New golf rules 2019: Golfers can take embedded ball relief 'through the green'
Golf Culture

New golf rules 2019: Golfers can take embedded ball relief ‘through the green’


When most golfers find a ball plugged in the turf on a golf course, they pull the ball out and take relief without thinking about it. If the ball is in the ground, it's pretty darn hard to hit it out, so these golfers figure the Rules of Golf allow them to drop without penalty.

However, the golf rules for embedded-ball relief have long held that a golfer can only take relief when the ball is in a closely mowed area -- that is, a part of the course where the grass is at fairway height or lower. That meant golfers could not take free relief from a plugged ball in grass that's rough length or higher.

Under the 2019 Rules of Golf, though, embedded-ball relief will no longer depend on grass length.

Relief in the 'general area'

As part of the new golf rules, the USGA and R&A have declared a player can take free embedded-ball relief in any part of the course deemed the "general area." The "general area" is what was once called "through the green," which is the area of the golf course that isn't the tee box and putting green of the hole being played, hazards or bunkers.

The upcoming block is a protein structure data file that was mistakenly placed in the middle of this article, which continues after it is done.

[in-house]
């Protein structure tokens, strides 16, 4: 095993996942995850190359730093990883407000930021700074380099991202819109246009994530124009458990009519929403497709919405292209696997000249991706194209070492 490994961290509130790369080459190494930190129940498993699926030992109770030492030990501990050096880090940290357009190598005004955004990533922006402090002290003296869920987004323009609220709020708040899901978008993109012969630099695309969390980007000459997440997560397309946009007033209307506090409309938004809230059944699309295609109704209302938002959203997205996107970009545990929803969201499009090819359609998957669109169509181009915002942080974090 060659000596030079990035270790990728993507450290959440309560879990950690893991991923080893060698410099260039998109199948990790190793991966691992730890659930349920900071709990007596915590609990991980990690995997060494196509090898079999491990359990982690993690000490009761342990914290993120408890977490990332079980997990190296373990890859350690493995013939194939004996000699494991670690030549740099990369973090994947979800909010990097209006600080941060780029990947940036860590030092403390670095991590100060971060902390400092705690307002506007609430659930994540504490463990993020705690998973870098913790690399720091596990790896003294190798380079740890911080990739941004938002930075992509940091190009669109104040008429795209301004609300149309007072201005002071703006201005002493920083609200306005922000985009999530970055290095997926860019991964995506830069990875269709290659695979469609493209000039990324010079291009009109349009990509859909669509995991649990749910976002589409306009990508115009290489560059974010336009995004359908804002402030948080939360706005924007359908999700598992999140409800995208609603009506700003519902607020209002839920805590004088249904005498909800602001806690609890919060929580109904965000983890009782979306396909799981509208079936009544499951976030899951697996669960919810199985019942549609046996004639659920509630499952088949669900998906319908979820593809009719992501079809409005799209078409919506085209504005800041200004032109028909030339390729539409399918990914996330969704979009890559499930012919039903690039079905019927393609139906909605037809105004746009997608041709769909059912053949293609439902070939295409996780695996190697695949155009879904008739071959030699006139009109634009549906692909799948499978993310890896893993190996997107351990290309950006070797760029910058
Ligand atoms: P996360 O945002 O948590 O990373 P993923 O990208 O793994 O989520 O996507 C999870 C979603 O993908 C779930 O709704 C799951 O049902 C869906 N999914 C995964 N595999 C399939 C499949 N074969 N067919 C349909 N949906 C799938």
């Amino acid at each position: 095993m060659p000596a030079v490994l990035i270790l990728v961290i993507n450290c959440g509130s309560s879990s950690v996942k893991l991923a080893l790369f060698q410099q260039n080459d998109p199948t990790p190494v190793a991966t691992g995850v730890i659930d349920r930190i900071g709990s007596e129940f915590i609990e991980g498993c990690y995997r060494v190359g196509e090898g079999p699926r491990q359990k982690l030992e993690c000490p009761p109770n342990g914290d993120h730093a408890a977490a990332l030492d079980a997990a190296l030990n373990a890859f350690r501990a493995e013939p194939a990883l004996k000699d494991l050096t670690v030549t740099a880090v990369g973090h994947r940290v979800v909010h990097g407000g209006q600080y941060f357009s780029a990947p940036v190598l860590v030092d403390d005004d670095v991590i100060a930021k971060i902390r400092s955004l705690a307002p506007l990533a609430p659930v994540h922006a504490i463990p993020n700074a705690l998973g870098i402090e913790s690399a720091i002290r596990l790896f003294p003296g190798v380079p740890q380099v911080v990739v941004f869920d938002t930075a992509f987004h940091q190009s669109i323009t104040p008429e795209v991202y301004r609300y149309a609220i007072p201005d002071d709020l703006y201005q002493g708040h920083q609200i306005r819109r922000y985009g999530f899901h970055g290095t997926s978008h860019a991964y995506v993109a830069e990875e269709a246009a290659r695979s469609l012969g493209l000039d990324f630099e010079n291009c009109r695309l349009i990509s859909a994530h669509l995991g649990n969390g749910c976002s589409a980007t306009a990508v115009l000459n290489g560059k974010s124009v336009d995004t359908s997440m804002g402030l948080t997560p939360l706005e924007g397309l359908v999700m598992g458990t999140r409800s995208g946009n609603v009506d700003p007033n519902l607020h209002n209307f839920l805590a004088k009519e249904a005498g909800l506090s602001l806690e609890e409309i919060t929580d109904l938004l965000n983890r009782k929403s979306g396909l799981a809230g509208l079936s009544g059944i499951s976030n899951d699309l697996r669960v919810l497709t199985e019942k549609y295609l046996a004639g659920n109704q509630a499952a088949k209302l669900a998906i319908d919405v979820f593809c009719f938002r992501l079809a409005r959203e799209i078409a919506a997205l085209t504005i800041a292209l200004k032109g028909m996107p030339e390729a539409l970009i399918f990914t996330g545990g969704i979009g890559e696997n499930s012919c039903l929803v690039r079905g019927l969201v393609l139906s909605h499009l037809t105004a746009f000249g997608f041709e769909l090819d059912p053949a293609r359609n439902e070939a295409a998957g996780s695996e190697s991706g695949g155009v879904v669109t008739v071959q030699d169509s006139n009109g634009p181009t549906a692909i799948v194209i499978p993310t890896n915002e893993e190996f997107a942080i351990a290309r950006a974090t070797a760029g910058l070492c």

This means golfers can now take free plugged-ball relief in the rough. Courses can create a local rule restricting embedded-ball relief further, but the rule now is more open as opposed to more closed. The default is to offer embedded-ball relief, not to restrict it.

This change was made because the rest of the Rules of Golf do not make any kind of restriction or distinction based on grass height. For the sake of consistency, the governing bodies figure this rule shouldn't either.

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Ryan Ballengee

Ryan Ballengee is founder and editor of Golf News Net. He has been writing and broadcasting about golf for nearly 20 years. Ballengee lives in the Washington, D.C. area with his family. He is currently a +2.6 USGA handicap, and he has covered dozens of major championships and professional golf tournaments. He likes writing about golf and making it more accessible by answering the complex questions fans have about the pro game or who want to understand how to play golf better.

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